Making your own promo booklets

Authors are always looking for fun (and cheap, and effective) ways to promo our work, and one of the best I’ve found so far is sampler booklets. Prevailing wisdom is, nothing sells your writing like your writing. Think of the farmers’ markets: The samples they put out to entice you aren’t pens and postcards — although those might be available somewhere. They let you try a tasty nibblet of their yummiest snacks. Same with your writing.

What goes in a sampler booklet?

I have first chapter booklets, a sampler of first kisses from three different books, and a genesis story for one of my villains. I know the booklets “work” because I’ve given them away early at conventions and had readers come to my signing table later to say they read the sample and wanted to try more. Well, yeeees, it JUST so happens I have books for sale 😉

There are a lot of online printers who will make lovely booklets, but they are often expensive. You can sometimes get a better deal buying from a local printer and picking up the booklets rather than having them shipped. Also, I always think it’s a good idea to support your local businesses when you can.

Since I have the tools, the know-how, and prefer to print in small batches so I can update my booklets, I print and assemble my own.

What do sampler booklets look like?


5 1/2 x 4 1/4″ promo booklets with paperback novel (Whaddaya know? It’s MY paperback novel) and glass of cheap red wine for scale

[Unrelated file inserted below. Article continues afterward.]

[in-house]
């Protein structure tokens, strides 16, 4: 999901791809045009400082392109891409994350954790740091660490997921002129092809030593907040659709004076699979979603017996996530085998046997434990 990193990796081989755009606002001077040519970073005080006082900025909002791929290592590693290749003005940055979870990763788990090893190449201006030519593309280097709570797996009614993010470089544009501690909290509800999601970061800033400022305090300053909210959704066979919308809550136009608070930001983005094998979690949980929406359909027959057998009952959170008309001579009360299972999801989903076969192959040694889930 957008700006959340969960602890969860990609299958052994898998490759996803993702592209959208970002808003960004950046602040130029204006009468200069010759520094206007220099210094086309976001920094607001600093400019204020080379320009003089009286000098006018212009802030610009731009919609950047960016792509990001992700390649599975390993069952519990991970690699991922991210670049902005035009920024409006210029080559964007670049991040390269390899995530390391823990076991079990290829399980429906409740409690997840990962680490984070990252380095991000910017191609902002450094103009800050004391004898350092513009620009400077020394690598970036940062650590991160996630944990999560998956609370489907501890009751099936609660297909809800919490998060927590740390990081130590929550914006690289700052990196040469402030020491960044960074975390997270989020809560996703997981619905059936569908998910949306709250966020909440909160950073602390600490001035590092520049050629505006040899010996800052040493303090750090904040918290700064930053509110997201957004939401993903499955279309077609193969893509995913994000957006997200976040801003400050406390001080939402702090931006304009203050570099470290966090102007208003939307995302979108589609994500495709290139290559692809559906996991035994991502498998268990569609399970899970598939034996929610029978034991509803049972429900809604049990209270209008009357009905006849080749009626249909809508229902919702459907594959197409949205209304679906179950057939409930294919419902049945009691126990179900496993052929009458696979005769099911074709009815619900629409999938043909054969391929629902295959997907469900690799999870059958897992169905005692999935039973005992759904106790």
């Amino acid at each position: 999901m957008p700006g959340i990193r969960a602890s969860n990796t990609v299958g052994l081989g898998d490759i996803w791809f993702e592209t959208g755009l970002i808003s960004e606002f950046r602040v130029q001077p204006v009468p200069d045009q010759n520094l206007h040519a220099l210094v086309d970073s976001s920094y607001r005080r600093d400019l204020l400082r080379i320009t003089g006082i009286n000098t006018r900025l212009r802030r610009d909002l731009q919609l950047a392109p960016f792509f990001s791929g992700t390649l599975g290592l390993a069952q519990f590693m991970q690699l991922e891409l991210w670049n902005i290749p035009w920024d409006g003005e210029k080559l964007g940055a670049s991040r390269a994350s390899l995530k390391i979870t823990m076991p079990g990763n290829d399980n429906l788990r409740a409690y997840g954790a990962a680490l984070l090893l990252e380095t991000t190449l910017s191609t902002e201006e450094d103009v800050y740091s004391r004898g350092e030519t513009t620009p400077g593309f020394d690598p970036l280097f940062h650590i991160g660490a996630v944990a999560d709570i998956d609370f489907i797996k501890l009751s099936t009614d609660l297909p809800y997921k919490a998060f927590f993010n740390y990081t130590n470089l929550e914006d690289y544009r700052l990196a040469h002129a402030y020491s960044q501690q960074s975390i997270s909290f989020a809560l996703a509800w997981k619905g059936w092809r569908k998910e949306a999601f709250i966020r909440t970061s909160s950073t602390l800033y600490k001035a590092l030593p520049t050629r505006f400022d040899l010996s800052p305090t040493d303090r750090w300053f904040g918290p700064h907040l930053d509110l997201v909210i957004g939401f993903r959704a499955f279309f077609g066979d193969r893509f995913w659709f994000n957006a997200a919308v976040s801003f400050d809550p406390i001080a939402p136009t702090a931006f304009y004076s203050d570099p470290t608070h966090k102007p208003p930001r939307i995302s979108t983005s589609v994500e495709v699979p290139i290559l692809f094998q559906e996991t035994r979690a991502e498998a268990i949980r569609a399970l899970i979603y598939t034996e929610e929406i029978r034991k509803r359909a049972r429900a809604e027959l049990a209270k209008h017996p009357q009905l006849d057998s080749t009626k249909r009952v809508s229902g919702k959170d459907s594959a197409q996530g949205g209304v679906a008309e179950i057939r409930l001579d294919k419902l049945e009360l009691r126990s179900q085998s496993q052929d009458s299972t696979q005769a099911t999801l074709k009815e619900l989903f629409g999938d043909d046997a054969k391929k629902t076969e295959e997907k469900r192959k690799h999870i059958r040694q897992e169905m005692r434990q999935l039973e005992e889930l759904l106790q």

I love my little 5 1/2 x 4 1/4″ booklets. They look cute and are small enough readers don’t seem to mind the extra lugging. At 12 pages each, they still nest neatly enough that the pages aren’t too ragged. (When you fold the pages into a booklet, the middle pages stick out more than the cover. In theory, I could adjust the margins on the interior pages so I could trim the outer edge, but I don’t bother.)

Also the smaller size means I get two booklets per 8 1/2 x 11 sheet of paper, which also means I get two covers. Since I run my covers in color, and color is the biggest expense, I like to keep that cost down.

Cost of printing

I have an older model black and white laser printer and I refill the toner cartridge myself, so it is relatively cheap to run. My solid-ink color printer is more expensive, but color has come down a lot, so it’s not too bad. I use cheap 20 lb. paper (not the absolute cheapest; I get the nicer Hammermill rather than the dingy-looking office outlet brand) because when you are flying to a convention, those booklets start to weigh down your luggage super quick! A couple hundred booklets can weigh 20-25 pounds. Along with your giveaway books, bookmarks, and Romance Trading Cards, you can easily fill your luggage over the 50-lb. limit, at which point you’re hit with overweight luggage fees and the baggage handlers curse your name.

You’ll need access to a paper cutter that can handle the six pages stacked (which creates the 12-page booklet). And you’ll also need a stapler that can reach to the center of the booklet, which means the “mouth” of the stapler must be deeper than 4 1/4″. My PaperPro stapler is just long enough and has a strong one-touch action that makes assembly less onerous.

All together, materials cost me about 30 cents for each booklet.

Labor is a drag, but I can print, fold and assemble a couple hundred in a couple hours. As long as the music is rockin’ 😉 of course. I wanted to keep the booklets as inexpensive as possible so I can feel good about handing them out by the hundreds.

Formatting the booklets

I use Microsoft Publisher to lay out the text pages of the booklets because my version of Microsoft Word doesn’t have a ready-made 5 1/2 x 4 1/4 template. The .pub template was a PITA to set up. Now that it’s done, I just use the same template every time and force the excerpts to fit, fiddling with font size and image size until all the pages are filled.